All regrouped back at the vehicles, we decided to go back to the Hark to Bounty (the Dog and Partridge being disappointingly closed) and the crowd of us commandeered a big table in there for some very enjoyable banter and bonhomie. Andy C awarded golden bat to Steve C for bringing a bit of comedy to the evening when he'd apparently spent quite a lot of time trying to get into Ian R's almost identical van to put away his bike before the run! Ian pointed out that his has 'Peugeot' on the back door whereas Steve's is a Fiat....
The run on Tuesday 15th is not at Carwags.It will be a run round the Tolkein Trail from Hurst Green at 6:30. Meet by the war memorial, across from the Shireburn Arms. Duncan has arranged for the 'Fires of Mordor' to be consumed at the Trishna Indian restaurant in Whalley!
Up Haggis Aa – 25th Jan
Only a short report for this one. Despite the combination of Up Helly Aa, and Burns night, with all the fire and haggis that promises, the occasion passed off relatively quietly. There was a very good turnout of 22 bats but the groups were fairly well scattered all over the fell and only two, Declan and Duncan (the "Guizer Jarl") had actually made the effort to make fire torches - a far cry from previous occasions when a phalanx of fire was conjoured up. We must try harder next year - the Guizer Jarl has decreed it!
I think everyone went up to the summit of the fell, haggis was consumed and fireworks let off, and a good group returned to the Tillies for a social get together. We were surprised when John Wade turned up, having mistakenly been to Carwags... Need to keep a copy of the planner handy John. We took the decision to award him half points, despite calls for a ten point fine from some quarters.
A more comprehensive report may follow in the Guizer Jarl's inimitable style.
The Shivering Ginnel – 27th Jan
The Shivering Ginnel.... It has a certain ring to it. It is one of those names that catches your eye on the map and it obviously caught Duncan Elliott's a few years ago when he identified it as an objective for a BEG (Bowland Exploration Group) run. In fact it is merely an old, walled drove road, leading up to the open fell near Beacon Hill (a good viewpoint for the Ribble Valley and Pendle Hill) but it has become a minor classic and one of our standard runs, both in Summer and in Winter.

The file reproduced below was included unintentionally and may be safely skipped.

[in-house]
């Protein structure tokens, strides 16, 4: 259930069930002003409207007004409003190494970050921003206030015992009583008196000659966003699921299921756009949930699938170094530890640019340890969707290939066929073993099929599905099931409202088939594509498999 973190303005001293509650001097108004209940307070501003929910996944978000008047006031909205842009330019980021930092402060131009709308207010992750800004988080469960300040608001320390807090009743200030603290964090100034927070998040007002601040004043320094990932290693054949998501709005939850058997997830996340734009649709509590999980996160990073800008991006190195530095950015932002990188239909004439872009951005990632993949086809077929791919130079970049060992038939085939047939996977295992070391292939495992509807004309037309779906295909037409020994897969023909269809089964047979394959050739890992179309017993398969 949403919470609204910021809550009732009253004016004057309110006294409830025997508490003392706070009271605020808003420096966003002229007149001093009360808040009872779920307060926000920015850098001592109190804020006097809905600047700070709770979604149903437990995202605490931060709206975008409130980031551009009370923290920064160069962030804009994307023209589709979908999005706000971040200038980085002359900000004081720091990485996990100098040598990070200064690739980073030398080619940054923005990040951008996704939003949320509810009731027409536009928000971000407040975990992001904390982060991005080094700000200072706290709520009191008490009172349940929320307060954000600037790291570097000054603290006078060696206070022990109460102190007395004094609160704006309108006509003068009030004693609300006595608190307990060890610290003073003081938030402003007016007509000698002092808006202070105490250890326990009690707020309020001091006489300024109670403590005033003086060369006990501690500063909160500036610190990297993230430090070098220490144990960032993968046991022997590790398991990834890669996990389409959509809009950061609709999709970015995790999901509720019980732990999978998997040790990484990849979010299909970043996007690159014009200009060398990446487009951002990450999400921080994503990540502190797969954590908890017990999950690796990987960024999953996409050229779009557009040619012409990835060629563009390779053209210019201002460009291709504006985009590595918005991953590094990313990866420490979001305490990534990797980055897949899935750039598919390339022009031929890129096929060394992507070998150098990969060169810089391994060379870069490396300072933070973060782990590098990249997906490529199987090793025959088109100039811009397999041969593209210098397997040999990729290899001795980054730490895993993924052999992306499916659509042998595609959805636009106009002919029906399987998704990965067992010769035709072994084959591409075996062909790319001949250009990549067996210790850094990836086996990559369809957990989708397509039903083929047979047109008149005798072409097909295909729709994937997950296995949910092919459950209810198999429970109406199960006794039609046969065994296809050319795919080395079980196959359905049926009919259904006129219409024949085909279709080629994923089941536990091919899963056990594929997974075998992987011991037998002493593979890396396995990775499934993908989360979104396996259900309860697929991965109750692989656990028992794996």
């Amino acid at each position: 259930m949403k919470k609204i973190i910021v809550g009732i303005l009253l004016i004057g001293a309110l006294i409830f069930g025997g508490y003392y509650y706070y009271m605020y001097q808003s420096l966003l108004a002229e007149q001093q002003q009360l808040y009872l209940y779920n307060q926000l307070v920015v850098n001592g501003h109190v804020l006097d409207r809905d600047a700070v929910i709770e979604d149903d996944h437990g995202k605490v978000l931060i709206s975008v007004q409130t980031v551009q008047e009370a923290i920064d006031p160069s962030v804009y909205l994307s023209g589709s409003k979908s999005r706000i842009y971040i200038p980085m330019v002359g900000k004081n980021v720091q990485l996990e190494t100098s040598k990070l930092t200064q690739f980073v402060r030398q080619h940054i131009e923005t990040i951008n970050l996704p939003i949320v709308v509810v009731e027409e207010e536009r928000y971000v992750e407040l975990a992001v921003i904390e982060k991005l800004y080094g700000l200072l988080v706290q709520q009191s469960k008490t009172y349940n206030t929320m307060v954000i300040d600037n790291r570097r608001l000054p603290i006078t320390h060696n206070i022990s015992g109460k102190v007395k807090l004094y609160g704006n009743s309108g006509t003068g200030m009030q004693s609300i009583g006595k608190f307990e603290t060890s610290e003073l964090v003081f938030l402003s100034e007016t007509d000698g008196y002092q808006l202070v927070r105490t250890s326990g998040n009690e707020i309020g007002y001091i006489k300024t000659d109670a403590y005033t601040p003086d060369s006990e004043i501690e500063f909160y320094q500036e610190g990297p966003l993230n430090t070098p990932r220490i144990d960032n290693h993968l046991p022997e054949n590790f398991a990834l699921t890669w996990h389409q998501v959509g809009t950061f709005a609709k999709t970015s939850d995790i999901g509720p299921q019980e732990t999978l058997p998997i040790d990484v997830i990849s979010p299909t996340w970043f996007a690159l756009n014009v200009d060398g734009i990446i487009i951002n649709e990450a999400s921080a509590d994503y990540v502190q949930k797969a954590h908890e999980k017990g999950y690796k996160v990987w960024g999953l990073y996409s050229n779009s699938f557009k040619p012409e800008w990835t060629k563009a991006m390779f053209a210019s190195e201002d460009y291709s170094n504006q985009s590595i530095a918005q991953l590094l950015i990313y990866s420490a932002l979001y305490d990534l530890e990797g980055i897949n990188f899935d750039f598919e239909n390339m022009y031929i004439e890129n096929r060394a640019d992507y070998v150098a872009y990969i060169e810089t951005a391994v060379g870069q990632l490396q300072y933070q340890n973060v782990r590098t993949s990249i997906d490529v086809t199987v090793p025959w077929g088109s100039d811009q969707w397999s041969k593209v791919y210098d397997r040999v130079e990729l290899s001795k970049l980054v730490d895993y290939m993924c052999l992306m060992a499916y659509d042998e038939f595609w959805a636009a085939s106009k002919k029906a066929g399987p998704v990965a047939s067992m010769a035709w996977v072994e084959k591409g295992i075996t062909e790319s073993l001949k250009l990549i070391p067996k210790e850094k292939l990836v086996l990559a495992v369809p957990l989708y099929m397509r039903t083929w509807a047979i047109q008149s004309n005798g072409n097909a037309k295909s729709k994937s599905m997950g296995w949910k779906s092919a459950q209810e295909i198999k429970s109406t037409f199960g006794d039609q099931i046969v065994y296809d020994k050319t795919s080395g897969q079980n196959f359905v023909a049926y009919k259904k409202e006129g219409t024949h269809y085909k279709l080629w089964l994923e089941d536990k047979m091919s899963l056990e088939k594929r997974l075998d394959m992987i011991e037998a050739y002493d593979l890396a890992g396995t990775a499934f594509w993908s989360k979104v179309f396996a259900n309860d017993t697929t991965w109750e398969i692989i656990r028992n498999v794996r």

A total of nine bats thought it a worthy objective and turned out on a chilly but perfect clear dry evening. We split into two groups, with the slower group of Pam and Andy Farmer, Beverley Wilkinson and me, setting off at about 6:50pm, leaving Steve Cox, Andy Crook, John McHugh, Martin and Paul Walsh to pursue at 7pm.
Squelching across the initial boggy section, we followed the wall across Bradford Fell towards the cairns of Old Ned and The Wife, then crossed the wall (on a new wooden stile) to join the main track heading downhill towards Pinewood (not the film studio, a remote cottage). This section passed very pleasantly as we trotted along, chatting easily about head torches, trail shoes and recent performances on the Carwags time trial. We were soon past Pinewood ond onto a tarmac road, which we followed for two or three hundred yards before turning over a stile into the woods. Andy F and I regrouped with the girls here and we could see the lights of the pursuing hounds strung out along the track. We thought we might still make it to the Beacon Hill trig before we were caught.
Climbing up through the forest we joined the Shivering Ginnel path and followed it up the Ginnel to open fell then made a beeline for the trig. Arriving there, we quickly took in the view, which was very clear, with the outline of Pendle clearly visible against the sky, then set off back. The hounds were just emerging from the Ginnel as we entered it, an advance group of three - Steve, Andy and John - being just ahead, and we continued on to meet Paul and Martin. Paul was having trouble with his Achilles and decided to turn round and return with us. Pam had a minor tumble along here, giving rise to some mischevious comments (mostly from her husband it must be said) about the soft parts of her anatomy her fall might have been cushioned by...